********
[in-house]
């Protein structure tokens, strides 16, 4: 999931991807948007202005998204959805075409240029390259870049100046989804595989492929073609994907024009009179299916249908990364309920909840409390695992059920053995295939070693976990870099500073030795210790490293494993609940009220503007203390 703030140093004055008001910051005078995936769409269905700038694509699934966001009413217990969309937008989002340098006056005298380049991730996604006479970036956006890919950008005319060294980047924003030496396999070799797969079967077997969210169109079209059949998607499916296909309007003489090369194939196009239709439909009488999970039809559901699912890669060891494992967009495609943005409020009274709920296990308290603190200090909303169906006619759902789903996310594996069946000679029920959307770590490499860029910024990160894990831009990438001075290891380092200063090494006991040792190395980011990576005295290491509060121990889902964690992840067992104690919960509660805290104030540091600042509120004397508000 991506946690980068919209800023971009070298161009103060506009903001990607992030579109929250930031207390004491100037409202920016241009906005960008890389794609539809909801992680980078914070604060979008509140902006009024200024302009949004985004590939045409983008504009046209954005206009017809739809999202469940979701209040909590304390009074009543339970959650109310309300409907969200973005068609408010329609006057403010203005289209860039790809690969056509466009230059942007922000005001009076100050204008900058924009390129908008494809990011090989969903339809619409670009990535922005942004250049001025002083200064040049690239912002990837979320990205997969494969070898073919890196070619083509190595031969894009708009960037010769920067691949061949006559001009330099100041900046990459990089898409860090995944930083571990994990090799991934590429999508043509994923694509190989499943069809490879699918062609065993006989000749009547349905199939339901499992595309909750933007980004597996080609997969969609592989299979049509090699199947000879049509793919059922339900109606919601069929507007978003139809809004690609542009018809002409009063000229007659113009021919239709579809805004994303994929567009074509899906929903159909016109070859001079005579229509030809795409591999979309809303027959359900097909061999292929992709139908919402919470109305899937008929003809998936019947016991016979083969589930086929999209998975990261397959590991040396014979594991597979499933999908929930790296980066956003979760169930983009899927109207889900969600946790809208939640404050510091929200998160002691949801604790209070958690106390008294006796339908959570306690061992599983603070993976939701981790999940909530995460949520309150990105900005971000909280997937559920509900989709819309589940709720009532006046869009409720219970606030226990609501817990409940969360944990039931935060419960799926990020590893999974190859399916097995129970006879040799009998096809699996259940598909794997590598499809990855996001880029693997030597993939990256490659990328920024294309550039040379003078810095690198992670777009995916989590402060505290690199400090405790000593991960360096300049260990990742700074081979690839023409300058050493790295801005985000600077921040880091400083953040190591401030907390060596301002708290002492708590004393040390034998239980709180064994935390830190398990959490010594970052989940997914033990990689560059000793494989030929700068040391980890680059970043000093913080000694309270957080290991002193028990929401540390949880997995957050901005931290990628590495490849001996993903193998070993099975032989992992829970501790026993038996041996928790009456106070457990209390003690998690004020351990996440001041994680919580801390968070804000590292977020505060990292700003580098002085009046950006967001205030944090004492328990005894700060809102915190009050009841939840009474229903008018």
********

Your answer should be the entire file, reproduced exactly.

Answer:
[in-house]
């Protein structure tokens, strides 16, 4: 999931991807948007202005998204959805075409240029390259870049100046989804595989492929073609994907024009009179299916249908990364309920909840409390695992059920053995295939070693976990870099500073030795210790490293494993609940009220503007203390 703030140093004055008001910051005078995936769409269905700038694509699934966001009413217990969309937008989002340098006056005298380049991730996604006479970036956006890919950008005319060294980047924003030496396999070799797969079967077997969210169109079209059949998607499916296909309007003489090369194939196009239709439909009488999970039809559901699912890669060891494992967009495609943005409020009274709920296990308290603190200090909303169906006619759902789903996310594996069946000679029920959307770590490499860029910024990160894990831009990438001075290891380092200063090494006991040792190395980011990576005295290491509060121990889902964690992840067992104690919960509660805290104030540091600042509120004397508000 991506946690980068919209800023971009070298161009103060506009903001990607992030579109929250930031207390004491100037409202920016241009906005960008890389794609539809909801992680980078914070604060979008509140902006009024200024302009949004985004590939045409983008504009046209954005206009017809739809999202469940979701209040909590304390009074009543339970959650109310309300409907969200973005068609408010329609006057403010203005289209860039790809690969056509466009230059942007922000005001009076100050204008900058924009390129908008494809990011090989969903339809619409670009990535922005942004250049001025002083200064040049690239912002990837979320990205997969494969070898073919890196070619083509190595031969894009708009960037010769920067691949061949006559001009330099100041900046990459990089898409860090995944930083571990994990090799991934590429999508043509994923694509190989499943069809490879699918062609065993006989000749009547349905199939339901499992595309909750933007980004597996080609997969969609592989299979049509090699199947000879049509793919059922339900109606919601069929507007978003139809809004690609542009018809002409009063000229007659113009021919239709579809805004994303994929567009074509899906929903159909016109070859001079005579229509030809795409591999979309809303027959359900097909061999292929992709139908919402919470109305899937008929003809998936019947016991016979083969589930086929999209998975990261397959590991040396014979594991597979499933999908929930790296980066956003979760169930983009899927109207889900969600946790809208939640404050510091929200998160002691949801604790209070958690106390008294006796339908959570306690061992599983603070993976939701981790999940909530995460949520309150990105900005971000909280997937559920509900989709819309589940709720009532006046869009409720219970606030226990609501817990409940969360944990039931935060419960799926990020590893999974190859399916097995129970006879040799009998096809699996259940598909794997590598499809990855996001880029693997030597993939990256490659990328920024294309550039040379003078810095690198992670777009995916989590402060505290690199400090405790000593991960360096300049260990990742700074081979690839023409300058050493790295801005985000600077921040880091400083953040190591401030907390060596301002708290002492708590004393040390034998239980709180064994935390830190398990959490010594970052989940997914033990990689560059000793494989030929700068040391980890680059970043000093913080000694309270957080290991002193028990929401540390949880997995957050901005931290990628590495490849001996993903193998070993099975032989992992829970501790026993038996041996928790009456106070457990209390003690998690004020351990996440001041994680919580801390968070804000590292977020505060990292700003580098002085009046950006967001205030944090004492328990005894700060809102915190009050009841939840009474229903008018």